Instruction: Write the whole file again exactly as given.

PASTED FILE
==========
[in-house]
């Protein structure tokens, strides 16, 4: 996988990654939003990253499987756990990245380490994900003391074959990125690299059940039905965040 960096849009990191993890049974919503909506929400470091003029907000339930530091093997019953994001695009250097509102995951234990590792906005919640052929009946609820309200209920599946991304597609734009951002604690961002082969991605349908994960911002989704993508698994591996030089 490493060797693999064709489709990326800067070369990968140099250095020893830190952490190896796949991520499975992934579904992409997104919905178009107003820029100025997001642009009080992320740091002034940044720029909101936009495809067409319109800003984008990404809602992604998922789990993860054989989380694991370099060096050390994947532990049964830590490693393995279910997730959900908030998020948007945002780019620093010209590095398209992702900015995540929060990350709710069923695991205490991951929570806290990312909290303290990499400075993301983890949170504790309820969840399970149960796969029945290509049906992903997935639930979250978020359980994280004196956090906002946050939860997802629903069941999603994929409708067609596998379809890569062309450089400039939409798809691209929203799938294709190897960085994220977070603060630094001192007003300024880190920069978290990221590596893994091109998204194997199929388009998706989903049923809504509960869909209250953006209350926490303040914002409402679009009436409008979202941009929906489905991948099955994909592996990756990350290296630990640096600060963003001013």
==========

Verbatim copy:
[in-house]
């Protein structure tokens, strides 16, 4: 996988990654939003990253499987756990990245380490994900003391074959990125690299059940039905965040 960096849009990191993890049974919503909506929400470091003029907000339930530091093997019953994001695009250097509102995951234990590792906005919640052929009946609820309200209920599946991304597609734009951002604690961002082969991605349908994960911002989704993508698994591996030089 490493060797693999064709489709990326800067070369990968140099250095020893830190952490190896796949991520499975992934579904992409997104919905178009107003820029100025997001642009009080992320740091002034940044720029909101936009495809067409319109800003984008990404809602992604998922789990993860054989989380694991370099060096050390994947532990049964830590490693393995279910997730959900908030998020948007945002780019620093010209590095398209992702900015995540929060990350709710069923695991205490991951929570806290990312909290303290990499400075993301983890949170504790309820969840399970149960796969029945290509049906992903997935639930979250978020359980994280004196956090906002946050939860997802629903069941999603994929409708067609596998379809890569062309450089400039939409798809691209929203799938294709190897960085994220977070603060630094001192007003300024880190920069978290990221590596893994091109998204194997199929388009998706989903049923809504509960869909209250953006209350926490303040914002409402679009009436409008979202941009929906489905991948099955994909592996990756990350290296630990640096600060963003001013």